People are not naturally humble. Did you know that? People are naturally proud. Memorize that! Human nature is naturally proud. When you see humility say to yourself, "that is grace walking," and it is not a woman's name.
People are not naturally chaste. They are naturally lustful, or as the expression goes, they are natural. Amen! So they are! That is what natural means – being lustful. They acquire and maintain chastity only if they pray and pray as much as they need to resist the onslaughts of the flesh.
We are not naturally gentle. We are not naturally self-less. We are not naturally generous or industrious or abstemious or honest. We are not. My definition of a split second is the time it takes for an empty seat on the New York subways to be occupied. More than once I have stood in front of a person who was sitting and got up. But, supernaturally, I allow the person to get up. I was too late! That is nature – raw human nature.
Left to our own devices – we do not have to work at it – we just naturally become ill-tempered, greedy, envious, lazy and self-indulgent. Only the grace of God can make us otherwise, and this grace is only available if we pray.
As though that were not enough, there is one more malevolent reason why we must pray and that is the devil. Prayer is dreadfully necessary because the evil spirit is so active among the sons and daughters of men. No one who sees what is happening in the world today, including what is going on in the Catholic Church, should have any doubt that the devil is more than ever at work in our times and phenomenally successful in leading not just individuals but multitudes – it would seem whole nations – away from God. With divine assistance available through prayer we can resist the evil one, but alone and without prayer we shall be overcome.
There are two principles among others to remember in dealing with the devil: First, the devil is by his fallen nature (isn't that good to hear?) a consummate deceiver. In fact, another name furnished us by Revelation for the devil is "the liar." And the second principle is that the devil, for all his cunning and deceit, is never allowed to tempt us beyond our strength.
Let us look at each principle separately and see it in the context of prayer. The devil, therefore, being a liar by his fallen demonic nature, tries to deceive us by presenting what is really evil as though it were something good. He tries to hide his malicious designs behind a mask of piety; or if people are strong on justice, behind a mask of justice or some other specious claim. Hence it is the capital importance of supernatural shrewdness to identify what may seem to be a divine inspiration but is actually a demonic instigation.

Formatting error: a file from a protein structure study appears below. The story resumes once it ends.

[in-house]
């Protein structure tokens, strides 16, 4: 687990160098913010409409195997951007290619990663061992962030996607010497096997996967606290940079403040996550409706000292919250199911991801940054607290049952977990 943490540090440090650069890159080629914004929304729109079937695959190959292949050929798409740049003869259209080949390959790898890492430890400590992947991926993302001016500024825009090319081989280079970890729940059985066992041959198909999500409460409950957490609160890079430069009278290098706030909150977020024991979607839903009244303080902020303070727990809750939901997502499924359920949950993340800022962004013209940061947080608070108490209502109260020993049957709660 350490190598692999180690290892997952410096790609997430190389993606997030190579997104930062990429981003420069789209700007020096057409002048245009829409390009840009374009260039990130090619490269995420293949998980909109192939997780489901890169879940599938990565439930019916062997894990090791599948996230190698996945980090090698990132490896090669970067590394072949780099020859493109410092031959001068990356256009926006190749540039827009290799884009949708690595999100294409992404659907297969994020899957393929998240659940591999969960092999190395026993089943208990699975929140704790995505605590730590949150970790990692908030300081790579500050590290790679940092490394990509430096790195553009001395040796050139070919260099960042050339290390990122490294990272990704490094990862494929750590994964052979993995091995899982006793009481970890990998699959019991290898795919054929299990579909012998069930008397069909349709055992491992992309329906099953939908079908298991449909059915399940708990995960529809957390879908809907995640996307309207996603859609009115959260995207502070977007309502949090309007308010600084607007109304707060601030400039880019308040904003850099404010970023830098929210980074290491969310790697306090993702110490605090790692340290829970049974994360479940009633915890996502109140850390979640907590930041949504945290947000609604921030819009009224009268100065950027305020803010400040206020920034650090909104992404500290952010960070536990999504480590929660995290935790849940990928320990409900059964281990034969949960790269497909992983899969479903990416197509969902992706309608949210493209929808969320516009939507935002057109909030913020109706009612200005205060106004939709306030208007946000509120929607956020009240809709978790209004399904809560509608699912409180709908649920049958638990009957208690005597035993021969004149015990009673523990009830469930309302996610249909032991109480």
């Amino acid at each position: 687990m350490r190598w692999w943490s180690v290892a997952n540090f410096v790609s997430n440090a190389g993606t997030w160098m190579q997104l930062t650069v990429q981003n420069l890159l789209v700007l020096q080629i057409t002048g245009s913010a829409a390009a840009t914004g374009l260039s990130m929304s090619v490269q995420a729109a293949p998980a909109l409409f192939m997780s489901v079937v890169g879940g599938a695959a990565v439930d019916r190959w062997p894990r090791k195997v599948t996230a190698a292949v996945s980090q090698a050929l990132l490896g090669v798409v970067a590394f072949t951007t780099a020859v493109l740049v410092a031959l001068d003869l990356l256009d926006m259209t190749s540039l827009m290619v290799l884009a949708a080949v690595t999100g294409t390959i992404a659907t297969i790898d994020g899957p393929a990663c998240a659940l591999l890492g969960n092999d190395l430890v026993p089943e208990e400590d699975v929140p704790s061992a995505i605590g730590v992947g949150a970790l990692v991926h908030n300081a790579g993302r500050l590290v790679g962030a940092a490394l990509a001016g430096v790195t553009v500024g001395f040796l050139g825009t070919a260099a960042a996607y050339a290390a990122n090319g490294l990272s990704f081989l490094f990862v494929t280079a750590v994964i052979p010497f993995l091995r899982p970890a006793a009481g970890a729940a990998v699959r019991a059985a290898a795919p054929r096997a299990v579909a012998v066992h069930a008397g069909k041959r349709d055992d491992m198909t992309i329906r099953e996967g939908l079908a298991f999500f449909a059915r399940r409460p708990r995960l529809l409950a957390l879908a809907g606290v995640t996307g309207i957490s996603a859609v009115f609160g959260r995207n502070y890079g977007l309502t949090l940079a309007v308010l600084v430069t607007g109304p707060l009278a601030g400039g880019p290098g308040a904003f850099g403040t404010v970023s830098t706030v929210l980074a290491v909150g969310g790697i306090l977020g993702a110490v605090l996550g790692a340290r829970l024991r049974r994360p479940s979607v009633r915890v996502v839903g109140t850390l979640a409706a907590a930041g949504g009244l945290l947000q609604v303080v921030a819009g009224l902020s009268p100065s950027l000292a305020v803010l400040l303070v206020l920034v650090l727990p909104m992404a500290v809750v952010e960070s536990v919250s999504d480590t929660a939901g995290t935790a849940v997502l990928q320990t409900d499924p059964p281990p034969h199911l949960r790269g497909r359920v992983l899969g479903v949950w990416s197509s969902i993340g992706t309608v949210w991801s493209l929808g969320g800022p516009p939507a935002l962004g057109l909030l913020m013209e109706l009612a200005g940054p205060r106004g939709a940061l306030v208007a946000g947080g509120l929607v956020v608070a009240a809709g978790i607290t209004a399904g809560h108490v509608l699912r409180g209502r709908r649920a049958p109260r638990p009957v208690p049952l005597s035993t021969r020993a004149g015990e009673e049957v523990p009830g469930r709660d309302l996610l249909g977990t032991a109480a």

However, we do not naturally have the light we need to cope with the devil. We are not naturally smart enough to out-smart the evil one. What we need beyond what we have is the capacity for discriminating between the two spirits of good and evil. And for that we must pray.
We need light for many other reasons but there is none more fundamentally necessary than this one: light to recognize the devil because if we leave it to him, he will never appear for what he is. He will hide himself behind all kinds of disguises.
Proud persons are no match for the devil. The only remedy for pride is the practice of humble prayer, though I would add besides praying in general, individual prayer. While prayer itself is already an act of humility which God then graces by enlightening us to recognize the evil spirit, we should, in addition, pray for special light to distinguish the devil from the inspirations of grace.
Secondly, the devil is never allowed to tempt us beyond our strength. This means that we always have enough grace to overcome the devil but only if we have prayed.
It cannot be too highly emphasized that when God permits the devil to tempt us – this does not necessarily mean when the demonic temptation is on us – we already have enough light to recognize him or enough strength to resist him. This is no less true than with other trials in life and surely being tempted by the evil spirit is one of the trials of life. So here we cannot bank on grace already had. We absolutely must pray for additional light and more courage to identify and resist the devil when he assaults us, otherwise we are liable to give in. Only in this way can we be secure.
God sends us trials so that precisely at the moment of trial we might invoke the spirit of light and the spirit of fortitude in order to be able to cope with the evil spirit. Otherwise we run the risk of fighting the devil with inadequate arms, and fall victim, as are so many rash people today who are being overcome by this master of deceit.
Let me close with a prayer that I hope thousands of Catholics – let me change the figure – millions of Catholics will once again recite daily to St. Michael the Archangel. How we need God's grace through the intercession of St. Michael today!
St. Michael the Archangel defend us in battle. Be our protection against the malice and snares of the devil. Restrain him, O God, we humbly beseech You and do You, O Prince of the heavenly host, by the power of God, drive into hell satan and the other evil spirits who prowl about the world seeking the ruin of souls. Amen.
Father John A. Hardon. "Prayer and the Grace of God." Garabandal Vol. 25, #2 (April-June 1992): 7-9.
Reprinted with permission from Inter Mirifica.
Fr. John A. Hardon, S.J. (1914-2000) was a tireless apostle of the Catholic faith. The author of over twenty-five books including Catholic Prayer Book, The Catholic Catechism, Modern Catholic Dictionary, Pocket Catholic Dictionary, Pocket Catholi Catechism, Q & A Catholic Catechism, Treasury of Catholic Wisdom, Catholic Lifetime Reading Plan and many other Catholic books and hundreds of articles, Father Hardon was a close associate and advisor of Pope Paul VI, Pope John Paul II, and Mother Teresa and the Missionaries of Charity. Order Father Hardon's home study courses here.